Not so long ago, some commentators were predicting that office scanners and scanning were going to go the way of the dinosaurs -- or at least of the fax machines, relegated to a dusty corner and rarely used.
However, the massive weight of regulatory compliance now bearing down on all types and sizes of business has given a new lease of life to scanning technology, especially if networkable and integrated into document management and workflow solutions.
Tracey Fielden, head of office marketing at Canon, said the market for its standalone scanners is expanding faster than ever.
"We do everything from desktop paper scanners, which are sheet-fed, right up to application-centric ones, such as volume production scanners or cheque scanners," she said.
Canon sits below the specialist leader Fujitsu -- which has half the market -- but is seeing growing sales, particularly in the low-volume or departmental categories.
"The departmental area of growth is coming from networkable scanners, that talk to the network," said Fielden. "I think that Fujitsu has only just launched a network scanner that competes with ours."
Scanning was often a laborious, principally manual job delegated to one person. A small work-group scanner can share one network and remove that personís workload, processing jobs from the whole work-group.
"The driver is document management, so that people have access to scanners to convert paper documents to electronic files," said Fielden.
Standalone scanners have more features than multi-function devices (MFDs) and can produce better images, often faster or in larger volumes of thousands of pages, automatically. A lot of organisations that use MFDs will buy dedicated scanners as well, said Fielden.
"There will be departmental, standalone scanners dotted around the office."
Peter Trapmore, EMEA sales director at Xerox scanners/Visioneer, agreed, adding that sales of Xerox-branded scanners from Visioneer are growing at a rate of about 30 per cent a year across Europe, including in the UK.
But the technology too has become more appealing. "What has happened is that speeds have gone up and prices have come down. And the scanners have got smaller and smaller," said Trapmore.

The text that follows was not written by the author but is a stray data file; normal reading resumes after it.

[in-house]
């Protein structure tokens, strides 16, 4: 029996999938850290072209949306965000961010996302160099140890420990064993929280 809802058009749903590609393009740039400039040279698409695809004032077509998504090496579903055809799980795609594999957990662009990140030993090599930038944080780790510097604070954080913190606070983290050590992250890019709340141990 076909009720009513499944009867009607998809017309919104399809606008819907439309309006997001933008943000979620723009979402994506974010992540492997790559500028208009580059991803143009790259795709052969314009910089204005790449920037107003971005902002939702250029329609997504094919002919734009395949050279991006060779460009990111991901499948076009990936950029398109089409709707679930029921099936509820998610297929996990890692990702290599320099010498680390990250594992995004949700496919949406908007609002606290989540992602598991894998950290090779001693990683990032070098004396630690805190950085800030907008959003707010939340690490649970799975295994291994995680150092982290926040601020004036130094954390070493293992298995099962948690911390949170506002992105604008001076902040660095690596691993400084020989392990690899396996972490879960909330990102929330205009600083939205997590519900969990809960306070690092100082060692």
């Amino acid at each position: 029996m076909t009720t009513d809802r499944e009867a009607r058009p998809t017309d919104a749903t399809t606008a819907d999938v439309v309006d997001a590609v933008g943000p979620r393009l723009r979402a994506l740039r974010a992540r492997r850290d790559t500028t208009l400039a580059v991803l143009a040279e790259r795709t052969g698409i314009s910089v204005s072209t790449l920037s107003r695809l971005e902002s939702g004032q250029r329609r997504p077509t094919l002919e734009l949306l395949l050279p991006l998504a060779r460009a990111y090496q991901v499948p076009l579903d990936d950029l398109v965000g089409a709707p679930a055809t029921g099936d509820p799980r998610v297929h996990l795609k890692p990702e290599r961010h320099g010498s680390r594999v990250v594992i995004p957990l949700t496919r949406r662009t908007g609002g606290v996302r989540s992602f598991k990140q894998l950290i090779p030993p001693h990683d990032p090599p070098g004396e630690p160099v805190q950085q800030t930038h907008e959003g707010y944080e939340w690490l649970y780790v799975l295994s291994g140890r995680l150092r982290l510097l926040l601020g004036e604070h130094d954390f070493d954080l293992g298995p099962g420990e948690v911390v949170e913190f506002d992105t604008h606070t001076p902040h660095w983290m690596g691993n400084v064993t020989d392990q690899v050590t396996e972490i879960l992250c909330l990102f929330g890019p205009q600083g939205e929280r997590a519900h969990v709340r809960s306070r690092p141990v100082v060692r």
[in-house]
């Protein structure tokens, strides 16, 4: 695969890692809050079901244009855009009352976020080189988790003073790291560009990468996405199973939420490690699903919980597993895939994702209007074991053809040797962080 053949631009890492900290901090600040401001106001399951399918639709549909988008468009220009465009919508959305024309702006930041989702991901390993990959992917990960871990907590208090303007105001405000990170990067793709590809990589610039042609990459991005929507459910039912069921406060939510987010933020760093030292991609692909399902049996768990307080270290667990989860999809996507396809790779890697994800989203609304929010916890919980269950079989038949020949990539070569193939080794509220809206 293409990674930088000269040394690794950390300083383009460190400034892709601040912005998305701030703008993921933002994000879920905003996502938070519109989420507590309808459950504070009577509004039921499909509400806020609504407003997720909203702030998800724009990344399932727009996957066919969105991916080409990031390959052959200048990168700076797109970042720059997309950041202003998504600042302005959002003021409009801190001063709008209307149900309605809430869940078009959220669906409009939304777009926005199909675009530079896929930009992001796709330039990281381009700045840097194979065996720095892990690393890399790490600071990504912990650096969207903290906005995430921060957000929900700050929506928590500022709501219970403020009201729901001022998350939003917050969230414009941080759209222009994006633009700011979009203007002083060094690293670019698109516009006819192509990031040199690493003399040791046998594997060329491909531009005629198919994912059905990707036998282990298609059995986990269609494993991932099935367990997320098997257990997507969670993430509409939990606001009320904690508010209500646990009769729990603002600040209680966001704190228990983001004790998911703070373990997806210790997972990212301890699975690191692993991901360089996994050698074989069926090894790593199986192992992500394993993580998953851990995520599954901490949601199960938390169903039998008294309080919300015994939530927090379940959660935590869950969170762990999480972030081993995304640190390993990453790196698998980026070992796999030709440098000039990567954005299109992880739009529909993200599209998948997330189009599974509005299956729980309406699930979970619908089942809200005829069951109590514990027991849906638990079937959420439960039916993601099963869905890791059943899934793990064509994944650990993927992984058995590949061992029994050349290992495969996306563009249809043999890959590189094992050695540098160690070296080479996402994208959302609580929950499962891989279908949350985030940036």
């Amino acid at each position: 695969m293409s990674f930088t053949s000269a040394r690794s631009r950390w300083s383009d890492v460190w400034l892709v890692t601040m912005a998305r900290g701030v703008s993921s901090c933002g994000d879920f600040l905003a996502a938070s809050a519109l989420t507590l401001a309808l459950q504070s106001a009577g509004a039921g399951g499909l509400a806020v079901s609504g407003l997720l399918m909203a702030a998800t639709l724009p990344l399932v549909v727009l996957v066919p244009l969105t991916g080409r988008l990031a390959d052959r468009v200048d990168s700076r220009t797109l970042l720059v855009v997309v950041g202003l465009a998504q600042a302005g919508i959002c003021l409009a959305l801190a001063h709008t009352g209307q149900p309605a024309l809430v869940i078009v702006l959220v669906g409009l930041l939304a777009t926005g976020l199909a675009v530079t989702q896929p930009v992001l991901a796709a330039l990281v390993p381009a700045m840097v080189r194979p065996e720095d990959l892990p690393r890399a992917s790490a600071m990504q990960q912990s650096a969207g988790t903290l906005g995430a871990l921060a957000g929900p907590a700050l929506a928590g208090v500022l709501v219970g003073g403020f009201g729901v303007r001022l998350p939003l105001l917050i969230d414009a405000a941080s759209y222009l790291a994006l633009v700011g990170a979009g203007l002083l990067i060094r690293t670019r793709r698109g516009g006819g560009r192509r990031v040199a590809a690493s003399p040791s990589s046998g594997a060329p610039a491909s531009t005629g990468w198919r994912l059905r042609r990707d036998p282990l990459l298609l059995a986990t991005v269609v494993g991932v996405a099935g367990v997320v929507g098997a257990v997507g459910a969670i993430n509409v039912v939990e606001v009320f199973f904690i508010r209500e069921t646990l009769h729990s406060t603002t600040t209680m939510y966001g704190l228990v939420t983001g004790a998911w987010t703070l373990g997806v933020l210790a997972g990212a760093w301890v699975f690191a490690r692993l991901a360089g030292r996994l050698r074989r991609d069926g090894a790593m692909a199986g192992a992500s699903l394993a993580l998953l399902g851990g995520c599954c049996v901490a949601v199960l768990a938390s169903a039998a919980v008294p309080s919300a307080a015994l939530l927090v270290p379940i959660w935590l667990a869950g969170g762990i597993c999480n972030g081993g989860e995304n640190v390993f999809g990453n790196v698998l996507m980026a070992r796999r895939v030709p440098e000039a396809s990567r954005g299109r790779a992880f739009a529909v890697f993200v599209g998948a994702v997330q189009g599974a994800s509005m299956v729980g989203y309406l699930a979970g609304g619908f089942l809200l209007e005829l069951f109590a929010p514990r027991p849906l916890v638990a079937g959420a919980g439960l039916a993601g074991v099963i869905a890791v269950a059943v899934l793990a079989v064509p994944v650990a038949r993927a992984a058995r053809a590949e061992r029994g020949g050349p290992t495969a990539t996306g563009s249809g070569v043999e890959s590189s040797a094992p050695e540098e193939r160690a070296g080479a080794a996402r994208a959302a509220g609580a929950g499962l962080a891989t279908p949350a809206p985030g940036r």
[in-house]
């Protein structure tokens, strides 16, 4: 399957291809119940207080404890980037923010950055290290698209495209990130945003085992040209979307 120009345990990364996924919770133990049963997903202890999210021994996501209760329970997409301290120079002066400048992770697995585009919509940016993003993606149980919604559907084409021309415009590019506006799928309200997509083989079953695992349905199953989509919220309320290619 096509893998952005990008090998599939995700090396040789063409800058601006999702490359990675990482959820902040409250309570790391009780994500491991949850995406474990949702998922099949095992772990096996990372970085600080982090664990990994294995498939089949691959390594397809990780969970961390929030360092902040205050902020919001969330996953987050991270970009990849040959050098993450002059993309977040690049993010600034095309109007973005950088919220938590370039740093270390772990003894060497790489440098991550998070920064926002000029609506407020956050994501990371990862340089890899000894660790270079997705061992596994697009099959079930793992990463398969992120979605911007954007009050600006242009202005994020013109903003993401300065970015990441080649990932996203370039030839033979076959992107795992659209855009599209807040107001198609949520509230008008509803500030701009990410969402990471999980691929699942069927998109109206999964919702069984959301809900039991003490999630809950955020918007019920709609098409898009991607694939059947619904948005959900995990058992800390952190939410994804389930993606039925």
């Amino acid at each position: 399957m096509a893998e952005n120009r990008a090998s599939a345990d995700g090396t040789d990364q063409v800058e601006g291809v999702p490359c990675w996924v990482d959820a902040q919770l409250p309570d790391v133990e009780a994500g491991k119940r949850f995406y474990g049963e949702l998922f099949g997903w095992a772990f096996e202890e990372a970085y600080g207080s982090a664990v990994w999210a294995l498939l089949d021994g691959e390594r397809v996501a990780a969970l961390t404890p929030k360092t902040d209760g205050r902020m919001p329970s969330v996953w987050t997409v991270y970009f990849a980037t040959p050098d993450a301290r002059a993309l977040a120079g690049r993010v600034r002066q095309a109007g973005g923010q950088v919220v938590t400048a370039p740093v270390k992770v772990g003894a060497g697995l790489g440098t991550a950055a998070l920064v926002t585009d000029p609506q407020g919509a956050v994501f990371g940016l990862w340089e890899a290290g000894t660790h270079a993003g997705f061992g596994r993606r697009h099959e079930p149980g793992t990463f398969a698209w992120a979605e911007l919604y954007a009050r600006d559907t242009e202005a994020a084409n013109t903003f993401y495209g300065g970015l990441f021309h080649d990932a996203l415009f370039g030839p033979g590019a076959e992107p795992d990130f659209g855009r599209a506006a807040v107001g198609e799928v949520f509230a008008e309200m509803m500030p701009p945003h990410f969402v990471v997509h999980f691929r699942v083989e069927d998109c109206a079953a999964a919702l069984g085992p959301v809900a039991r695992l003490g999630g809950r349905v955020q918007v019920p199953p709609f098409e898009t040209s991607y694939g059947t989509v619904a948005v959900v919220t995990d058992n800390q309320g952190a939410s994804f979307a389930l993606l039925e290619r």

Smaller scanners now are document feeders rather than sporting the traditional flat-bed format -- making them easier to use.
"But until the last couple of years, with the drive for compliance, they were not going back to their records to create digital copies of everything," he said.
Hywel Thomas, sales manager at Surrey consultancy and SharePoint reseller BrightStarr, said the future of scanning is tied in with what seems to be an ever-expanding need for improved document management.
"Our customers are asking us for the ability to print and scan documents," said Thomas. "They have mountains of paper."
Alan McLeish, senior product marketing manager at Oki Printing Solutions, which does not sell standalone scanners, said demand was definitely growing for its range of MFDs, which all incorporate scan functions.
Most offer scan to PDF, JPEG, TIFF, FTP, email or to a Windows folder archive on the network. Some offer Lightweight Directory Access Protocol (LDAP), so users can access their company address book.
"Customers [previously] were asking for scanning functionality but did not necessarily know what they wanted to use it for," said McLeish. "It was not until we added scan-to-email functionality that it started to really take off."
Another useful product is EFI SendMe, an application that allows interfacing between the MFD and a number of different types of scanning utility, including full integration with document management systems.
"If logged on, you can scan to a folder, FTP, email, or to another printer but you can also integrate it with document management," said McLeish.
"For example, with SharePoint, you can view documents on the MFD, de-speckle, de-skew and add meter data, tell SharePoint where they have to go and so on."
Users can ask the MFD to add an OCR layer to the document and then send it to SharePoint. Other applications with which Oki machines are compatible include RightFax.
Compliance and security around document processing is becoming critical for all types of business.
"One of the things that companies like about SharePoint is that you cannot access it unless you are fully authorised," said McLeish.
"That is becoming important with the current need to make sure that the person who enters a document into a system is authorised. So we believe that the scanning functionality will be used more and more by customers."
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